Promising results from combination therapy A new 945-patient study shows that a combination of Yervoy (Ipiluminab) and the PD-1 inhibitor Opdivo (Nivolumab) is more effective in treating advanced melanoma than either therapy alone.
Discussing the study results at this year's ASCO meeting, Dr. Michael Atkins, formerly of Beth Israel Deaconess Medical Center and now at the Georgetown Lombardi Cancer Center, described this as another “breakthrough” in melanoma therapy. Given these results and results of an earlier study comparing pembrolizumab and ipilimumab, he said, nivolumab monotherapy and in combination with ipilimumab—along with pembrolizumab—should be considered new standards of care for advanced melanoma.
58% of patients in the study who received the combination saw their tumors shrink, compared with 44% on Opdivo alone and 19% on Yervoy. The average time of progression-free survival was 11.5 months for the combination, compared with 6.9 months for Opdivo alone and 2.9 months for Yervoy.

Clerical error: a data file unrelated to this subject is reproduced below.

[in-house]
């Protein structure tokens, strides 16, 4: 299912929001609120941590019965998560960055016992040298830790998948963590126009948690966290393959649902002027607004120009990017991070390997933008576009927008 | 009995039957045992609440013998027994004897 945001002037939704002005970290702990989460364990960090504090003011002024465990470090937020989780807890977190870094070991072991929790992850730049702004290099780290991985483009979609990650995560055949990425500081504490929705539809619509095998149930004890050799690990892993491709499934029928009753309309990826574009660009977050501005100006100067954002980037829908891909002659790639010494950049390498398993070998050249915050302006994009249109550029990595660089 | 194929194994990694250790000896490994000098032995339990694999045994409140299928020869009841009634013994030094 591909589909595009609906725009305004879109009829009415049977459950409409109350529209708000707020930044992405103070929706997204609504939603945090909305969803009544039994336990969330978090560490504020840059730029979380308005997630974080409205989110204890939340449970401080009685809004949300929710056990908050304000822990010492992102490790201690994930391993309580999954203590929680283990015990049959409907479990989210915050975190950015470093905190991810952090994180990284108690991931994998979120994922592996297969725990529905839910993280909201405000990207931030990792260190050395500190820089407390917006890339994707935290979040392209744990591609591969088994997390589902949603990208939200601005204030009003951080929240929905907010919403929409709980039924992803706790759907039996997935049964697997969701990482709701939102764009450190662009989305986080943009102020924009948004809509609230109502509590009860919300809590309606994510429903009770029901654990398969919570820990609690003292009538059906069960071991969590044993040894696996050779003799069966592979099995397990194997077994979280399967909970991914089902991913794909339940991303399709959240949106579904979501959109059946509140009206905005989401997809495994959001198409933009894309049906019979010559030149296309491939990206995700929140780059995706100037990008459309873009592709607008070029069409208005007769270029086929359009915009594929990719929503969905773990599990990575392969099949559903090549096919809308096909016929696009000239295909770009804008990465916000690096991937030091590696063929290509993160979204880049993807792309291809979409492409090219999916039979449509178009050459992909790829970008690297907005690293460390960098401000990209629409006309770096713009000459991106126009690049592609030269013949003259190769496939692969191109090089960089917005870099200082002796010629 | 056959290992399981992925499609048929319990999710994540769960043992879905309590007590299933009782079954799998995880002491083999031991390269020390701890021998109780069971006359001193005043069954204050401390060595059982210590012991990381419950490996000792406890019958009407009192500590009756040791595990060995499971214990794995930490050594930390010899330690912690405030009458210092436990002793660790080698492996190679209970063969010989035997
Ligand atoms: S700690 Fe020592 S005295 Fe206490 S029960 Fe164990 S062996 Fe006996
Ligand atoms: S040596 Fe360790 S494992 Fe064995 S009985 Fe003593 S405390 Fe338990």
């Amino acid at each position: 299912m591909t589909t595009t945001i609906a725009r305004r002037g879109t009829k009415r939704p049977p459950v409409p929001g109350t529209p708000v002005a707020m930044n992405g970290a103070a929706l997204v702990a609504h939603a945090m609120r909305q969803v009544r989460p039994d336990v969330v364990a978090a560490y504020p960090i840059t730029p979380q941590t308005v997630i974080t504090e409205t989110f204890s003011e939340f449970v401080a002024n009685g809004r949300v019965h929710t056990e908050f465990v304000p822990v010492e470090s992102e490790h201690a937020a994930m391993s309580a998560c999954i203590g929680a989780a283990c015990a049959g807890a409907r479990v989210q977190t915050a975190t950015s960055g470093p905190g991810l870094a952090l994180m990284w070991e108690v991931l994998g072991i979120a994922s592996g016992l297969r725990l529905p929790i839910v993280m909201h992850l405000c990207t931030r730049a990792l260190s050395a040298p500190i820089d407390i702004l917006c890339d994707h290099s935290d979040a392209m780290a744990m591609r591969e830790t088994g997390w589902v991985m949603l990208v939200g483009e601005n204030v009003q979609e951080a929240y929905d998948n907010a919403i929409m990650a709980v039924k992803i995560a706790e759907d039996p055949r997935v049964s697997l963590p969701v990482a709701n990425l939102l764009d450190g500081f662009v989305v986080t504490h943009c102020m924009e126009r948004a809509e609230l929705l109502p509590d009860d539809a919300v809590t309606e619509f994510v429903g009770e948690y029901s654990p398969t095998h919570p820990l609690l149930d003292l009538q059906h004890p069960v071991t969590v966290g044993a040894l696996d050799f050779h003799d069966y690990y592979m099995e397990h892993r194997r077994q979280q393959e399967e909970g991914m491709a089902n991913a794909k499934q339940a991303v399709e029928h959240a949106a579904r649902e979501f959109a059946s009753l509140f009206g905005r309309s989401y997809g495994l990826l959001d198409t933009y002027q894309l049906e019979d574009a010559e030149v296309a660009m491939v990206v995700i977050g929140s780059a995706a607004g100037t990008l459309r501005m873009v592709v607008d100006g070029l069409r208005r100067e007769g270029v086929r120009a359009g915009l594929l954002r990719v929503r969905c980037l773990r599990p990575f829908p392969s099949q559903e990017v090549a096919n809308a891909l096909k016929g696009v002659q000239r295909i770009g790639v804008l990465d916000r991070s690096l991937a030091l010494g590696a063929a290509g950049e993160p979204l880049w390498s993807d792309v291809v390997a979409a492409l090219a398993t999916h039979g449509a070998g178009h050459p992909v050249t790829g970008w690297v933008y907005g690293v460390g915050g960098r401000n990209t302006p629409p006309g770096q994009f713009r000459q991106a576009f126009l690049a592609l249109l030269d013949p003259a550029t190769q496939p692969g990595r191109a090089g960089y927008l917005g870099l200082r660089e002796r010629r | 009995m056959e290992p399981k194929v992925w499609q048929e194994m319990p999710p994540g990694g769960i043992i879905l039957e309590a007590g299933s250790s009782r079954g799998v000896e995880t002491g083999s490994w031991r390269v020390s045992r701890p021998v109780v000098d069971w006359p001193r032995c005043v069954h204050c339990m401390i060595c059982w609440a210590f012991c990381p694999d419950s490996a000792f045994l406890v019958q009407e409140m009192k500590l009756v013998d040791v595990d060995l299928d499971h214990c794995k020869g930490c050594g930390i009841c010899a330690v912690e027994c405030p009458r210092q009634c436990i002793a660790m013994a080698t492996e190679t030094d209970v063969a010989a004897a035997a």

The combination therapy also resulted in a higher incidence of adverse side effects, however. This and the high cost of these drugs are among the issues that need to be addressed as research moves forward.
Call to Action to Prevent Skin Cancer In July of 2014, the U.S. Department of Health and Human Services released the Surgeon General's Call to Action to Prevent Skin Cancer. This remarkable document marks the first time the Surgeon General's office has declared openly that UV radiation is harmful and that people need to protect themselves from its effects. It also lays out an action plan to stem the "rising tide of skin cancer" that has seen the incidence of melanoma alone triple over the last 35 years.
This July, the CDC issued its first Skin Cancer Prevention Report. The report includes a wealth of statistics and useful information, and is the first of what the CDC envisions as annual updates on efforts to prevent skin cancer.